posted by kirkaracha at 6:58 PM on January 14, 2007


Okay, to help other people who might be reading this, if we're talking about other people to check out, I have to mention Terry Allen, whose Lubbock (on everything) is awsome.
posted by dpx.mfx at 7:04 PM on January 14, 2007


Another recommendation: Buddy Miller. I became enamored of him when I saw him a couple times in Emmylous Harris' backup band. I've got Universal United House of Prayer and Cruel Moon, both of which I love to death.
posted by booth at 7:11 PM on January 14, 2007


I've seen them all together twice (both times in Redwood City, CA), and the shows were amazing. For Hiatt, I'll third Crossing Muddy Waters.

Perhaps the best match for that show's style is Greg Brown's "The Live One" CD. (link) You're guaranteed to love it.

Stylistically different, but similarly excellent is Josh Ritter. I like Hello Starling and The Animal Years best (they aren't live or solo), but he recently released an EP of solo demo songs called Girl in the War, which is excellent.
posted by pmbuko at 7:18 PM on January 14, 2007


Joe Ely is just a tremendous performer. You didn't say where you caught this show, but I'm guessing you may be in Texas 'cause I hadn't heard anything about these guys touring together. If so, you're in for a treat– Ely plays around Austin pretty constantly, and I can't imagine someone I'd like more to see over and over.

Ely sometimes plays with a masterful pedal steel player named Lloyd Maines, who is definitely worth seeing. The last few years he's added a phenomenal accordian player whose name escapes me, darn. Anyway, my favorite recording of his is 'Live at Antones', it's worth picking up.

Oh, and probably the most amazing I ever saw him was at Bumbershoot, in Seattle. Not a whole lot of people there knew his work (I'm guessing), and he was playing solo, at the Mural amphitheater, before a crowd of over a thousand ('cause Bumbershoot's cheap and tends to draw big crowds). Ely's a little guy, who doesn't play guitar all that well and has a limited voice. His songs are pretty damn simple, too- but he had that crowd eating out of the palm of his hand and he did it by pure FORCE OF WILL. Damn, what a performer.
posted by carterk at 8:06 PM on January 14, 2007


i'm a huge guy clark fan, if you enjoy his work you should look up jimmy dale gilmore
posted by nola at 9:50 PM on January 14, 2007


carterk - I'm actually in Cincinnati, and the 4 are touring all over this year. But I have ever intention of heading to Texas to see Ely. And Terry Allen. And the Weary Boys. And Dale Watson. I have this dream that the stars align and I can come to Austin and see them all in one fell swoop!!
posted by dpx.mfx at 10:02 PM on January 14, 2007


You'd probably dig Gram Parsons.
posted by padraigin at 10:19 PM on January 14, 2007


What a sausage fest!

You should check out Emmylou Harris (Quarter Moon in a Ten Cent Town) is a modern classic. And Lucinda Williams.

And I'm crazy about Willie Nelson's album Teatro these days.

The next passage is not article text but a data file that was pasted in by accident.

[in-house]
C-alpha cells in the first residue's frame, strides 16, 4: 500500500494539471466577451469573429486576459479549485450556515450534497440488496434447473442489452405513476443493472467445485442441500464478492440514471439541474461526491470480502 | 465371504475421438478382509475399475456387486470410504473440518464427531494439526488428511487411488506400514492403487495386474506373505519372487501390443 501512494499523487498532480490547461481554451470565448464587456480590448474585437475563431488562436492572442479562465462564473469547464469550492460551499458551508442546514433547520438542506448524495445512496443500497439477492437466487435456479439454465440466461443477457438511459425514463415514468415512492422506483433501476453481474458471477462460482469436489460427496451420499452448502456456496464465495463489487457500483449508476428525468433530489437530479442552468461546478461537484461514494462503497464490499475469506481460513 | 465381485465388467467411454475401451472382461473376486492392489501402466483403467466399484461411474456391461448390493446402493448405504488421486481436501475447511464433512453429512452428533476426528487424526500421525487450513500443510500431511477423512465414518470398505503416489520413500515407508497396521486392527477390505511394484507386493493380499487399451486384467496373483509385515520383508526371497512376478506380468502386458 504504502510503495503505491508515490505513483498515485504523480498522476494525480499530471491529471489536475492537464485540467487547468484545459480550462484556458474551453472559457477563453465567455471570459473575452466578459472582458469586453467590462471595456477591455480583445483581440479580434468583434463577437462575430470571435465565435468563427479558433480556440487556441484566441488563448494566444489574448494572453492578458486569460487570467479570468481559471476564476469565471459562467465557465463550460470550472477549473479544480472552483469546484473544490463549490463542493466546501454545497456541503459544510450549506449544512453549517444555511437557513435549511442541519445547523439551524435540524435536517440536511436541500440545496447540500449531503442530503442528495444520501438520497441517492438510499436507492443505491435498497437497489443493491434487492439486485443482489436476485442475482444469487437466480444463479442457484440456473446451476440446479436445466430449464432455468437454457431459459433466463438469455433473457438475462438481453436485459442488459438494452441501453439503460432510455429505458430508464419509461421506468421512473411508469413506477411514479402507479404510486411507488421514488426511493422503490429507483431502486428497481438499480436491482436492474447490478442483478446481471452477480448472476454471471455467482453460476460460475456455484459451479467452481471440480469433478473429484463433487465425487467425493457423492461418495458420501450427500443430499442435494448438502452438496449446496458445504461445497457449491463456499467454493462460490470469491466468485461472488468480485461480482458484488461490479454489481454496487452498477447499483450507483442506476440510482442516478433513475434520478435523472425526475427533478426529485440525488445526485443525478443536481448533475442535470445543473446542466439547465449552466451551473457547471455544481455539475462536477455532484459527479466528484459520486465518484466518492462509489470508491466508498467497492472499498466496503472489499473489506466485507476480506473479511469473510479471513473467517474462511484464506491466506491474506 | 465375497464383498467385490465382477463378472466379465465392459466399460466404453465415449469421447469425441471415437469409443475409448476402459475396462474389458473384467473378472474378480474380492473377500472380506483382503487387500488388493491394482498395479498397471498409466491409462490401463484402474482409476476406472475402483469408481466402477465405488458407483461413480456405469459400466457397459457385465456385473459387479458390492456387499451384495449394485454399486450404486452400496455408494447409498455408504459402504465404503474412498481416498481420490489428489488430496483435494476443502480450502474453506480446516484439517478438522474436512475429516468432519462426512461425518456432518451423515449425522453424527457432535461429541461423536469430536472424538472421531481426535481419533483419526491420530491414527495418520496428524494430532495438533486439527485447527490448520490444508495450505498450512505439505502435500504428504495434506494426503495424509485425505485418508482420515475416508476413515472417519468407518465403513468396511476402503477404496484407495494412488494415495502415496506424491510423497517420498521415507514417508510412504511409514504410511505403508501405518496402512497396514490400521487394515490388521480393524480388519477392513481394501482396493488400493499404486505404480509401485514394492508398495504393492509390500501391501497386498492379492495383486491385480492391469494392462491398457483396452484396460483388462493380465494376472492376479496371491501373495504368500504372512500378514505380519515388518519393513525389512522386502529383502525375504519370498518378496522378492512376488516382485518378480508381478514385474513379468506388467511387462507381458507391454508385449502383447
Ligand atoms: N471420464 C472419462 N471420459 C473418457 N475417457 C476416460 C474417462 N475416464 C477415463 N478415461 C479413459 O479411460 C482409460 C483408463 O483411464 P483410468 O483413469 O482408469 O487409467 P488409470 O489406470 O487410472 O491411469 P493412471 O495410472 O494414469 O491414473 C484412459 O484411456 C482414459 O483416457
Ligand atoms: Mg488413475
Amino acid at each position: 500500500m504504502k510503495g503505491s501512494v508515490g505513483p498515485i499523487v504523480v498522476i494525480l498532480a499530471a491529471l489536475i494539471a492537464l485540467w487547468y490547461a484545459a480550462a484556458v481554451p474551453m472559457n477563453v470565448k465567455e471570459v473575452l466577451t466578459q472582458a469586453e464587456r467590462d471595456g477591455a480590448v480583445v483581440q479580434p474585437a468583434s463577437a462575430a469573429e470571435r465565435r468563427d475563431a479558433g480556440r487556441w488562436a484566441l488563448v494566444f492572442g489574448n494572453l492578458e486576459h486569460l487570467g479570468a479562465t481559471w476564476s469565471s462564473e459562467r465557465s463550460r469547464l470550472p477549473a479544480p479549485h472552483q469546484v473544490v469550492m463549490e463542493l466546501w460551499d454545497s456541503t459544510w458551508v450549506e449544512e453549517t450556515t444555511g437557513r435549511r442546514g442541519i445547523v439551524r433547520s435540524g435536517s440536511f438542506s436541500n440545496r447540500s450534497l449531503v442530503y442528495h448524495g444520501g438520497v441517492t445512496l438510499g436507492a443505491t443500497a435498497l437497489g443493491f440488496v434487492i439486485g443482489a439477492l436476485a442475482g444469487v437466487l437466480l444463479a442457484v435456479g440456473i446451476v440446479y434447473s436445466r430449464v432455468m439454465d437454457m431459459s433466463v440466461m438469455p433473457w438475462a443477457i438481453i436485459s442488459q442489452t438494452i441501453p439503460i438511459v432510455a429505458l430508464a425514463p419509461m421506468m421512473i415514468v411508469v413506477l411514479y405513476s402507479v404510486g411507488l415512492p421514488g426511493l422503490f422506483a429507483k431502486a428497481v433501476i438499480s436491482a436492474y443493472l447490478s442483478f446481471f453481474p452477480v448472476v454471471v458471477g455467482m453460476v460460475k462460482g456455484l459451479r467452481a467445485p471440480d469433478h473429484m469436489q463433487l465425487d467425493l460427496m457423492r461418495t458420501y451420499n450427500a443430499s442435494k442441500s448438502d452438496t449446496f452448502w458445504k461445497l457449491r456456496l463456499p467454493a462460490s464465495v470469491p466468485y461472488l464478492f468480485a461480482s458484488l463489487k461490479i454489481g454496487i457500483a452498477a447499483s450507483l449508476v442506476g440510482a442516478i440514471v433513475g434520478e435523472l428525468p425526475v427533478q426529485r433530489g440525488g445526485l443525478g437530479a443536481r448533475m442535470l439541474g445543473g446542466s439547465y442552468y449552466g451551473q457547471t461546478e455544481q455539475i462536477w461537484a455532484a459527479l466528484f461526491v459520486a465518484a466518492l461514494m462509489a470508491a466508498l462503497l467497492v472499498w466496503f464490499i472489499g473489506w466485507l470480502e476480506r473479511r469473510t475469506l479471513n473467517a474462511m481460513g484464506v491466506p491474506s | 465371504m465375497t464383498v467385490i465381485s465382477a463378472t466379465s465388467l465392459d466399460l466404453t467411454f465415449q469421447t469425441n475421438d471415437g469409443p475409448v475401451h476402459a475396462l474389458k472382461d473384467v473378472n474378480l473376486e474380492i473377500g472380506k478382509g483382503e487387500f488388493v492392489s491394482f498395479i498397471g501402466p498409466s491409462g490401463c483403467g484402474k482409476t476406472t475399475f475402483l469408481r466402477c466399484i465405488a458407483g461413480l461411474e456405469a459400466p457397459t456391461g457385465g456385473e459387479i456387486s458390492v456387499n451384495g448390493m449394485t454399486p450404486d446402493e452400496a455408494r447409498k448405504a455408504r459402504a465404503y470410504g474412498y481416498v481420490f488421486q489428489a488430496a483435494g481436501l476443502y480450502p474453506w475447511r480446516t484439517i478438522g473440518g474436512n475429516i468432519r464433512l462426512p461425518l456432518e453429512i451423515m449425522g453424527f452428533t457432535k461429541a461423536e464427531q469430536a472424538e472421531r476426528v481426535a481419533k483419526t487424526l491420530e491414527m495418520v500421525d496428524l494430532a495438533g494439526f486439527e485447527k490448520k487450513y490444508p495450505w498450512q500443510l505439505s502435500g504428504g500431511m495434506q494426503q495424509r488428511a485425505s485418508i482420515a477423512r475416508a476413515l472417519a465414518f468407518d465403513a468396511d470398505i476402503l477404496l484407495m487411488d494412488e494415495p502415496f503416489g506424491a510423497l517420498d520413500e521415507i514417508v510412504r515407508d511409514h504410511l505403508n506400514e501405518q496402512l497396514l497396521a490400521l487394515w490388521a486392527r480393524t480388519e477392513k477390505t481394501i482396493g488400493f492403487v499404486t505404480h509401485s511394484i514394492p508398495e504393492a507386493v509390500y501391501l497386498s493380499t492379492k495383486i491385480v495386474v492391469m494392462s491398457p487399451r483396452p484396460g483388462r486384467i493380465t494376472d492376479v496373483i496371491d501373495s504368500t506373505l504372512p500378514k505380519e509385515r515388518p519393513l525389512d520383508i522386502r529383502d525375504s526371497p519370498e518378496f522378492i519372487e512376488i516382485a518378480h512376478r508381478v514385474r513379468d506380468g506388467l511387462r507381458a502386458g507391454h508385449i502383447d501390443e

posted by felix betachat at 11:35 PM on January 14, 2007


Seconding Hiatt's Bring the Family.

You might also like T Bone Burnett. He's better known as a producer, but all his solo albums, as well as "The B-52 Band and the Fabulous Skylarks" (released under the name J. Henry Burnett), are great.
posted by staggernation at 8:06 AM on January 15, 2007


If you are so inclined, I recommend going over to All Music and take a gander at what they have to say about those artists and look at the in-depth reviews/bios.

I found Guy Clark just last year really, at Merlefest. He forgot some words and was distracted easily, but I still thought he was great. I picked up Old No. 1 and haven't been disappointed. Desperadoes Waiting for a Train and Texas, 1947 are fantastic songs.

Good luck!
posted by DonnieSticks at 3:42 PM on January 15, 2007


Godawmighty, where to start....Lyle Lovett's 2-disc 'Step Inside This House'. He covers tunes by(other recommended artists) Townes Van Zant, David Rodriguez, Guy Clark,Willis Alan Ramsey, Michael Martin Murphey, Ray Wiley Hubbard, Steven Fromholz, and others. They are all so practically related, it's unlikely that you would like Lyle and not love any of these artists. It's a good album to get a 'taste' of a bunch of gooduns. Not unlike the KGSR Broadcasts CDs; in fact, for those of you who don't have the good fortune to have them available for purchase everywhere you go in Austin during Xmas season, look on Ebay. They produce a limited run every year, all proceeds going to charity, and all the tracks recorded either in the KGSR studio or at one of the various clubs around town where the artists have a show. Not that this is solid proof of the quality, but copies of Broadcasts Volume 1(this year was Vol.13) have sold on Ebay for $100+. Even if you can't buy one, look them up and consider it my 'recommended artists' list.

Have fun! Geez, I envy you, getting to hear all these guys for the first time, hopefully getting the same "WOW!" I got.....
posted by pipesplus at 6:30 PM on January 15, 2007


I have to recommend to two newest albums by Guy Clark. "The Dark" and "Workbench Songs" are two solid albums from start to finish. Guy's chops haven't ebbed one bit over the years (I think he's gotten even better).

I remember when I first saw Guy live, and it truly is a special moment.
posted by bartinpc at 1:20 PM on January 22, 2007